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Research Article Open Access
E.A.R. is Excellent Acoustic Reader and sound waves travel through the outer ear, are modulated by the middle ear and are transmitted to the vestibulocochlear nerve in the inner ear. This nerve transmits information to the temporal lobe of the brain, where it is registered as sound. A sound that travels through the outer ear impacts on the tympanic membrane (ear drum) and causes it to vibrate. The three ossicles transmit this sound to a second window (the oval window) which protects the fluid-filled inner ear. In detail, the pinna of the outer ear helps to focus a sound, which impacts on the tympanic membrane. The malleus rests on the membrane and receives the vibration. This vibration is transmitted along the incus and stapes to the oval window. Two small muscles, the tensor tympani and stapedius, also help modulate noise. The tensor tympani dampens noise and the stapedius decrease the receptivity to highfrequency noise. Vibration of the oval window causes vibration of the endolymph within the ventricles and cochlea. The hollow channels of the inner ear are filled with liquid and contain a sensory epithelium that is studded with hair cells. The microscopic "hairs" of these cells are structural protein filaments that project out into the fluid. The hair cells are mechanoreceptors that release a chemical neurotransmitter when stimulated. Sound waves moving through fluid flows against the receptor cells of the Organ of Corti. The fluid pushes the filaments of individual cells; movement of the filaments causes receptor cells to become open to the potassium-rich endolymph. This causes the cell to depolarize and creates an action potential that is transmitted along the spiral ganglion, which sends information through the auditory portion of the vestibulocochlear nerve to the temporal lobe of the brain. The human ear can generally hear sounds with frequencies between 20 Hz and 20 kHz. Although hearing requires an intact and functioning auditory portion of the central nervous system as well as a working ear, human deafness (extreme insensitivity to sound) most commonly occur because of abnormalities of the inner ear, rather than in the nerves or tracts of the central auditory system. Sound below 20 Hz is considered infrasound, which the ear cannot process. It has been proven that the use of mobile phones increases the risk of acquiring cancer. This is due to the emission of electromagnetic radiation, the electromagnetic radiation makes their way through the ear and cause thermal heating to the most parts of the brain by degradation of DNA strands at that particular region. These radiation waves cause various cancers such as glioma, meningioma and acoustic neuroma.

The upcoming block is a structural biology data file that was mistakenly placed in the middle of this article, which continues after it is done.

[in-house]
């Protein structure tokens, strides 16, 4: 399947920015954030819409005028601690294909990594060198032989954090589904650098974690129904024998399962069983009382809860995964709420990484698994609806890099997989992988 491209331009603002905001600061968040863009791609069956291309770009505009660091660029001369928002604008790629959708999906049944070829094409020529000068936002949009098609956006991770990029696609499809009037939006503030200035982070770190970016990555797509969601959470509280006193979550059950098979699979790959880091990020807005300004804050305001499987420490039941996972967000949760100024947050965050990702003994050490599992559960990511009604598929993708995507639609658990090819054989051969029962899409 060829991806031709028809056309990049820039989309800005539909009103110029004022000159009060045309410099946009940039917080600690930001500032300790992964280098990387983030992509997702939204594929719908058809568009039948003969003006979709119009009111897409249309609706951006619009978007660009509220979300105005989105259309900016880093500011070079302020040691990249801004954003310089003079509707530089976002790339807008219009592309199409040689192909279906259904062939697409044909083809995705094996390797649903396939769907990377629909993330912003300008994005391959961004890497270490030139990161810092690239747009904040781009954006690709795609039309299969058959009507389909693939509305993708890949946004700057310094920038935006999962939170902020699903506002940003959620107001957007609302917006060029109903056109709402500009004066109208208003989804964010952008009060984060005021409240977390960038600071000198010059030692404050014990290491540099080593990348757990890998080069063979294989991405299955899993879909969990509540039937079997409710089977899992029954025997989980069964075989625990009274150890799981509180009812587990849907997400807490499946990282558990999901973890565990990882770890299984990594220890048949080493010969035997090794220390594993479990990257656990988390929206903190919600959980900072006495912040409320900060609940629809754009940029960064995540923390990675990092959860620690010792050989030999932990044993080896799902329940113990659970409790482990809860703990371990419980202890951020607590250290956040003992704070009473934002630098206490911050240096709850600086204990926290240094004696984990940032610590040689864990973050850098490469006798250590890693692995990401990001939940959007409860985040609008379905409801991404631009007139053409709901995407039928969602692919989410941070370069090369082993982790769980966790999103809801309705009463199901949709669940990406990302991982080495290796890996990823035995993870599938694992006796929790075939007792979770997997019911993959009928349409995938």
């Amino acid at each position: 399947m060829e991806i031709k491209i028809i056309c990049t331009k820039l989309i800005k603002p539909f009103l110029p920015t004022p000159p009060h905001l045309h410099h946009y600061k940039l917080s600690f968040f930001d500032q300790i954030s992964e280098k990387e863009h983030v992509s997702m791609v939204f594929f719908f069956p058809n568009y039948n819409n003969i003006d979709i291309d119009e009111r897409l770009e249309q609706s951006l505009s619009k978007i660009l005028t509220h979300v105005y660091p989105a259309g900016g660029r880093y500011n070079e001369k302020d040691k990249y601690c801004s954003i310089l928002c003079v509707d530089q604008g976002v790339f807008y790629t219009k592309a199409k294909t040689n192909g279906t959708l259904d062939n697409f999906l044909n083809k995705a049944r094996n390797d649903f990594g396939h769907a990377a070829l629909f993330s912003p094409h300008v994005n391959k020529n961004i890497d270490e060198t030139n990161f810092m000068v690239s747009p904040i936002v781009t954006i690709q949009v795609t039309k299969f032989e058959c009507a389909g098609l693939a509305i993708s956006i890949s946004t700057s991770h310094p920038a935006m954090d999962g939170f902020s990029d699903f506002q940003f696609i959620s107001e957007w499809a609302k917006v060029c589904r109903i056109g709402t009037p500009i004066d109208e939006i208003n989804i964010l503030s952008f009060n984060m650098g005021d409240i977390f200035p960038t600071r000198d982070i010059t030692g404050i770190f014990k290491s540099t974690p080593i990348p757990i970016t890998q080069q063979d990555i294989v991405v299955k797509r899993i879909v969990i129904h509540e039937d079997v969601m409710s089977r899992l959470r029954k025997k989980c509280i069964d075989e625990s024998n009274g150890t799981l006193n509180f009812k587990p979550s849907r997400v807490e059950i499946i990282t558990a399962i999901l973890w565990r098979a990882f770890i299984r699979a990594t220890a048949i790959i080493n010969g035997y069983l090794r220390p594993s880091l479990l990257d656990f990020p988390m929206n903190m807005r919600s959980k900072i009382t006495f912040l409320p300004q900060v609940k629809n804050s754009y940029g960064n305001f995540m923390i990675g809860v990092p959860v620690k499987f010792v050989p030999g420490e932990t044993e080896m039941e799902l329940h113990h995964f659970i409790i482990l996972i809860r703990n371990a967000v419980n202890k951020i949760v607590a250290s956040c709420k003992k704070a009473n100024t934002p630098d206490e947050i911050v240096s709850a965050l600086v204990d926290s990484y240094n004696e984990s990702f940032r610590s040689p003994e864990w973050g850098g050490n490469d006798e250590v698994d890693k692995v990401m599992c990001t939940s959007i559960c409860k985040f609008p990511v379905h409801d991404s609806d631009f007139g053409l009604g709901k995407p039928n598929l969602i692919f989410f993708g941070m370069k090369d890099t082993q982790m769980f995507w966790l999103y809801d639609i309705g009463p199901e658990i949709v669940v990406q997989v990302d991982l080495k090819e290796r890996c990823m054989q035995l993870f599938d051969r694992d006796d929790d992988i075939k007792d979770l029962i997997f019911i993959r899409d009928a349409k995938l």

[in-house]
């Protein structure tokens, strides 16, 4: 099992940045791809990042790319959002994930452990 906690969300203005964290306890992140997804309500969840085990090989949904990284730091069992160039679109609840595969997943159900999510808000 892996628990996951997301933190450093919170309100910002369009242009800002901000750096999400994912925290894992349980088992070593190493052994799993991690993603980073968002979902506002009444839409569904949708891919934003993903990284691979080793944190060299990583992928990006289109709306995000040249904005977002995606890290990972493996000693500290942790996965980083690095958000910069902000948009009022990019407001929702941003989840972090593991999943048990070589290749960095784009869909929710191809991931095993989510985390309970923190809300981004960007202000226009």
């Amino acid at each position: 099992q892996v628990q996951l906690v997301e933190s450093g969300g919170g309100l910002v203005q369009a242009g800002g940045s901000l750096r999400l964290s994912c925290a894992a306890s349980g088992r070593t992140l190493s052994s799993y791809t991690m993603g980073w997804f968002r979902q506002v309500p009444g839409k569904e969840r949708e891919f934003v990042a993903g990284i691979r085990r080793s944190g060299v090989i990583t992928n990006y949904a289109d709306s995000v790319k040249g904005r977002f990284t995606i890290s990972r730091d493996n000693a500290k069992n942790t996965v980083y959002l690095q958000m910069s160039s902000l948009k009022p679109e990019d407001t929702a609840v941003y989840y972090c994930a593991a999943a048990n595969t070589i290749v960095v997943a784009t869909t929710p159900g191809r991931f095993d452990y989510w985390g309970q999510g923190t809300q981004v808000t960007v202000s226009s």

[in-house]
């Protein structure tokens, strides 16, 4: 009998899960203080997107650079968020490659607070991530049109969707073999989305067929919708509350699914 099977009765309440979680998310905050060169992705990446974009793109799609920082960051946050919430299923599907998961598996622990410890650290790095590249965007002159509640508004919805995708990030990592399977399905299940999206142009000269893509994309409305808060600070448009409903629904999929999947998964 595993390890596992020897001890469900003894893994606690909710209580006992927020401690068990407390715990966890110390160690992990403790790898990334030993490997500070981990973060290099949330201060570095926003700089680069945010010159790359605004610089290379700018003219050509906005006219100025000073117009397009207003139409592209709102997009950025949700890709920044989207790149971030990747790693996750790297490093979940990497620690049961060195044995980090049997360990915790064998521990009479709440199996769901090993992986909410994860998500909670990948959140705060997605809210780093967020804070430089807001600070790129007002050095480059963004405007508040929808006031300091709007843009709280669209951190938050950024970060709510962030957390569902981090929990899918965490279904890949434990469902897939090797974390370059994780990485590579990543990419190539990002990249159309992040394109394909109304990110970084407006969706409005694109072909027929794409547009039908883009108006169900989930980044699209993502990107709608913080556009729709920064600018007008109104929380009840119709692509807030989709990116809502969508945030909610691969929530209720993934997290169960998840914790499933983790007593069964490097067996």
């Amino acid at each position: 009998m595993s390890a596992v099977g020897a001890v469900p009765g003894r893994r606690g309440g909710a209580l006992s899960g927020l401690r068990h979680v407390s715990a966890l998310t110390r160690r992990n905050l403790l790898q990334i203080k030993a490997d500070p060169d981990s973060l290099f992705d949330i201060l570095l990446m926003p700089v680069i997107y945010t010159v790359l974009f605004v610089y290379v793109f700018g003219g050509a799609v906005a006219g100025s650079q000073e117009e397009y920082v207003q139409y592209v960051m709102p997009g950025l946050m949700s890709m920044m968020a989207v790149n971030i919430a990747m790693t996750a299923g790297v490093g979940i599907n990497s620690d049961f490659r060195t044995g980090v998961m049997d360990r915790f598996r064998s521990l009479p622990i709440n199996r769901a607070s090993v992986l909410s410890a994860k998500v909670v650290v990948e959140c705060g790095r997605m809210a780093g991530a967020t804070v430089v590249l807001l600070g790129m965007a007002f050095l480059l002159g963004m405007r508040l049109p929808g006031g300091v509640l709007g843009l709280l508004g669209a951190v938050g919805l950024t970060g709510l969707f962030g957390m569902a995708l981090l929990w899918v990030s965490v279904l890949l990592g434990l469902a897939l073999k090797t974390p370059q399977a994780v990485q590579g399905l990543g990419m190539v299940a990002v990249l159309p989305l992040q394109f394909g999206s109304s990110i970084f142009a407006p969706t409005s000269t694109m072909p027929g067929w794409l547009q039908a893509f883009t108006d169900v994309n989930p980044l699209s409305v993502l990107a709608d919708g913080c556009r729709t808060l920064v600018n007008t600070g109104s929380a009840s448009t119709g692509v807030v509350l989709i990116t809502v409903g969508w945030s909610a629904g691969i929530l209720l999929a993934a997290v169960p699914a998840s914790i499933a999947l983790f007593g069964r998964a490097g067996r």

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Author(s): Kinsuk Kalyan Sarker Clive Dadida Paul Dhliwayo and Dhrubo Jyoti Sen
Ear drum, Organ of Corti, Decibel, Incus, Stapes, Brain tumors